I've written more than a few times on this blog how unwise it is to smoke in front of children, let alone anyone; that those who smoke in front of kids are pinheads. If that's not bad enough, smoking around an asthmatic kid should land the smoker in jail for child abuse.
I reiterated this point in my latest asthma blog post:
Smoking around asthmatic children is unwise
by Rick Frea Tuesday, April 14, 2009 @MyAsthmaCentral.com
If common sense were to prevail, no person would ever smoke in front of kids -- especially kids with asthma. Yet we all know it happens.
Just the other day I was paged to do a breathing treatment on a six-year-old boy with asthma. I couldn't help but notice that both parents reeked of cigarette smoke.
As a respiratory therapist, few things frustrate me more than this, perhaps because I was a child asthmatic who, on occasion, had to sit in smoke filled rooms (I wrote about this experience here).
I knew a doctor once who would call the police when he learned a parent was smoking in front of a child with a chronic lung disease. He would say, "This is child abuse."
My job as an RT is to educate these parents not just on the dangers of smoking, but that second-hand smoke can trigger an asthma attack, and make an ongoing attack worse.
Cigarette smoke also further damages not just the smoker's lungs, but the lungs of nonsmokers who are forced to breath in second hand smoke -- like kids.
Some parents heed my advice and stop smoking, at least stop smoking in front of kids. However, a few choose to ignore the wisdom I present. One dad completely denied second-hand smoke was dangerous.
Now, however, thanks to a new study conducted at the University of Alabama (and discussed here), we have proof a link between tobacco smoke and asthma morbidity exists.
The study consisted of 290 children with persistent asthma, 28% of whom were exposed to smoke in the house, and 19% who were exposed to smoke outside the house. All the children were educated on the dangers of second hand smoke, and were educated about avoiding their asthma triggers -- especially second hand smoke. Of the children whose exposure to second hand smoke decreased, "fewer hospitalizations and emergency department visits were reported in the 12 months prior to the second interview compared to the 12 months prior to the first interview. Additionally, these children were 48% less likely to experience an episode of poor asthma control."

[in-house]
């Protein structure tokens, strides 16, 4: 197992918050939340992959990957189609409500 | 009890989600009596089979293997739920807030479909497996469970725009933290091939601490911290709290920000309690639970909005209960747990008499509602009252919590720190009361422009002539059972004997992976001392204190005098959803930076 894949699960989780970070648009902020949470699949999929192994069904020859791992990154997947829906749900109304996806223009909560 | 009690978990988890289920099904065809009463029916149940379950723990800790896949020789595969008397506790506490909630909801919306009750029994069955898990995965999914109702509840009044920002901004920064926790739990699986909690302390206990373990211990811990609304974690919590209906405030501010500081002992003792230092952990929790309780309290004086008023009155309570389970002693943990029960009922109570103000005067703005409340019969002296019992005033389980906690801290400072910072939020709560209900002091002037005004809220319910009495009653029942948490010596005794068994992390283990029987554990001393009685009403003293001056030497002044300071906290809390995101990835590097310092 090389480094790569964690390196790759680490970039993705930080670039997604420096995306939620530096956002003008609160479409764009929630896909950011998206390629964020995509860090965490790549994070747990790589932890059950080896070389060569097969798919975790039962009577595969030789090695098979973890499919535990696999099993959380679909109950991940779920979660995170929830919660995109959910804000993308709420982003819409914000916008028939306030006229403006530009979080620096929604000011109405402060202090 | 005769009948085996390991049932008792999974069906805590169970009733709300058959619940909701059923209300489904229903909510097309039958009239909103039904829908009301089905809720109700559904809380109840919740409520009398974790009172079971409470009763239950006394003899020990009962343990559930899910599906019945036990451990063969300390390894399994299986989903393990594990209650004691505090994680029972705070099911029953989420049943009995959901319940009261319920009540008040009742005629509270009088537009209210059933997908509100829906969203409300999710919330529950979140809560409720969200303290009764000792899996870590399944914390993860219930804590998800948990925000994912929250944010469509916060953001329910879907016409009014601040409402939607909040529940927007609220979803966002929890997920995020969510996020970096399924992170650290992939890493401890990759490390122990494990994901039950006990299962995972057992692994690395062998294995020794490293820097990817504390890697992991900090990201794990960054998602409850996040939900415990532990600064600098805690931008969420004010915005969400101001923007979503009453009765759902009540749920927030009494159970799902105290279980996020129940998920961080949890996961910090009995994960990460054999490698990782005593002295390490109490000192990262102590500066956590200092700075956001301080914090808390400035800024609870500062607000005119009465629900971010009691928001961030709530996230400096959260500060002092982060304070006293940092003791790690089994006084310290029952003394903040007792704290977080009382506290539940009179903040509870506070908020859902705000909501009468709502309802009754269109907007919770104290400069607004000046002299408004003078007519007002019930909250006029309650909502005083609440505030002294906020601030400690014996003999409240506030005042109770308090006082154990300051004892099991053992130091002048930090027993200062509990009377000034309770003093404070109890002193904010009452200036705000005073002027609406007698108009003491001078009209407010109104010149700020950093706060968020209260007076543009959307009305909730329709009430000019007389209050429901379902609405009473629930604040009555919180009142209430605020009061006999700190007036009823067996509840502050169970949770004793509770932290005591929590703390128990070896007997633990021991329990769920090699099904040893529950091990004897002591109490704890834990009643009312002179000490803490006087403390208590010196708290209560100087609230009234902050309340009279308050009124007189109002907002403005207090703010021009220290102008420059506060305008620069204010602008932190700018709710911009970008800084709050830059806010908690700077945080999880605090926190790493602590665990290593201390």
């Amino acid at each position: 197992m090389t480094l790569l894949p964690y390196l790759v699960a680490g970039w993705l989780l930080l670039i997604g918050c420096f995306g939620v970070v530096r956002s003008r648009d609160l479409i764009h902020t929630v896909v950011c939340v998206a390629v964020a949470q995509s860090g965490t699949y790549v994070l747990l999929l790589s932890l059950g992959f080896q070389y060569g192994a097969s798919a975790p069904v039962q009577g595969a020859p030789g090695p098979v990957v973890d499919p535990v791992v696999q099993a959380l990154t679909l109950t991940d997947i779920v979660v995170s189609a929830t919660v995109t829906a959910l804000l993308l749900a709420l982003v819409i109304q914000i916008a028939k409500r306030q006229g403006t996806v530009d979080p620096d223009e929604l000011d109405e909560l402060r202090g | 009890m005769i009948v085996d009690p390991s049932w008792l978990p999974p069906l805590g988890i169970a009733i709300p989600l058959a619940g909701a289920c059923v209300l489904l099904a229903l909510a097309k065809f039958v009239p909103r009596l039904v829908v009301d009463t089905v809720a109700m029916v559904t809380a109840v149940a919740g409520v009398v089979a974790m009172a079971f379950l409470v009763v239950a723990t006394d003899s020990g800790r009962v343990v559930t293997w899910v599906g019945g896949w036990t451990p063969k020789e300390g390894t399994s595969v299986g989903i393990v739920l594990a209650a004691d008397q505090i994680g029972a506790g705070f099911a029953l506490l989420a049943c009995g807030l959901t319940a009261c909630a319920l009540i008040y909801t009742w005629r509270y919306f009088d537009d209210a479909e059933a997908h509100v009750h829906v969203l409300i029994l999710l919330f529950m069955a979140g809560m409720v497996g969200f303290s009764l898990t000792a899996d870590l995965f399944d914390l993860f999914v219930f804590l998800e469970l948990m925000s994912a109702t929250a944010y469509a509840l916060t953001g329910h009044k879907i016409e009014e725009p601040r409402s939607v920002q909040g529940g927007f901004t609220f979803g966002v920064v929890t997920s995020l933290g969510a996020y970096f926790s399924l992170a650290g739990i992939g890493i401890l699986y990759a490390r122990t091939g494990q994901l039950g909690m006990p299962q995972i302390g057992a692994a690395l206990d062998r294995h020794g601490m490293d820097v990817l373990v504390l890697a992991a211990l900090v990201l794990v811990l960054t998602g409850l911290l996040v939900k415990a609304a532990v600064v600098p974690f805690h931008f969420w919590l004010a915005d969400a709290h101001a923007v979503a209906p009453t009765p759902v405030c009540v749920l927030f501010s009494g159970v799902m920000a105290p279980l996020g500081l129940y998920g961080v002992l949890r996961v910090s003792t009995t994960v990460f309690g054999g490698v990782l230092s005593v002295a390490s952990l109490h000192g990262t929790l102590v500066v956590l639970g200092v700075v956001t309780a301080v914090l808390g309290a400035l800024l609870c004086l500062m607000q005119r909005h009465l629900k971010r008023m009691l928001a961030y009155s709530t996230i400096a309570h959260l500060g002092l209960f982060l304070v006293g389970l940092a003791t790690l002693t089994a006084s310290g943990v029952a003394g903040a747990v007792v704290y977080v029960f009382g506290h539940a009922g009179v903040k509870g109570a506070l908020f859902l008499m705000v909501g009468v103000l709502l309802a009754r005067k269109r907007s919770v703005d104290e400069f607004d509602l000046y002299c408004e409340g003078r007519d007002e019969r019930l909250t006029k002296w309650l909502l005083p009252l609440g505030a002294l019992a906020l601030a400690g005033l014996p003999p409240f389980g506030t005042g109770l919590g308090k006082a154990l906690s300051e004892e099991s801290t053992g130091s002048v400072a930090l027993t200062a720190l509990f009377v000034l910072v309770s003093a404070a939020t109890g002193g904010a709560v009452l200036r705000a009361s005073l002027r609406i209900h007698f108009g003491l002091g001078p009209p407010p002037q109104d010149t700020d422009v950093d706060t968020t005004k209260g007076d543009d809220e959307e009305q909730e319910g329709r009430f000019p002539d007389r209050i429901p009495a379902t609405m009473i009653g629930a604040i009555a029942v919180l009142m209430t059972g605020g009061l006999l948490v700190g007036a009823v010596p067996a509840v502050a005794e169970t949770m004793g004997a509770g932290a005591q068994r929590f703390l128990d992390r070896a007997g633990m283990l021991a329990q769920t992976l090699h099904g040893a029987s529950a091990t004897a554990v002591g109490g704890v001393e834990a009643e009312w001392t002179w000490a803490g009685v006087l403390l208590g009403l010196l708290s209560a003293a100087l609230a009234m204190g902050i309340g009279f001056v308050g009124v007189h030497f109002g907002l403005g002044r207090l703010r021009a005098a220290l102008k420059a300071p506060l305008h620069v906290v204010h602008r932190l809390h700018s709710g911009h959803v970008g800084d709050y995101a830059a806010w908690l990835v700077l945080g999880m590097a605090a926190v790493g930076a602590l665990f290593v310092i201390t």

While this is a new study, this is not new wisdom. In fatal asthma, a book published in 1998, the authors write:
"Surveys have shown 53-76% of children's homes have one or more smokers, and an estimated 8.7 million children in the U.S. under age 5 are exposed to cigarette smoke at home. Asthmatic children whose parents smoke may have more asthma symptoms and more frequent exacerbation's requiring emergency department management."
I have no problem with people smoking. I think it's fine if a grown adult chooses to put arsenic, acetic acid, acetone, ammonia, benzene, butane, carbon monozide, ethanol, formaldehyde, hydrazine, hexamine, hydrogen cyanide, lead, methane, mathanol, napthalene, nickel, nicotine, phenol, polonium, stearic acid, styrene, tar and toluene and 3,580 other substances into his body (which are the contents of one cigarette). But, a child doesn't get to choose. He is forced to breath whatever air is provided for him.
The importance of the Alabama study is that it acts as a reminder to members of the medical profession the importance of asthma education. It is my job as an educator to inform the asthmatic -- which include my patients and you -- to avoid your asthma triggers, which include cigarette smoke.
If your child has asthma, and you are smoking in front of him, chances are you're making his asthma worse. So, here's my lecture to you: Be a responsible parent and don't smoke in front of your asthmatic child, or any kid for that matter.
If you have asthma and are gutsy enough to smoke yourself, my lecture to scare you into quitting will come soon. So stay tuned.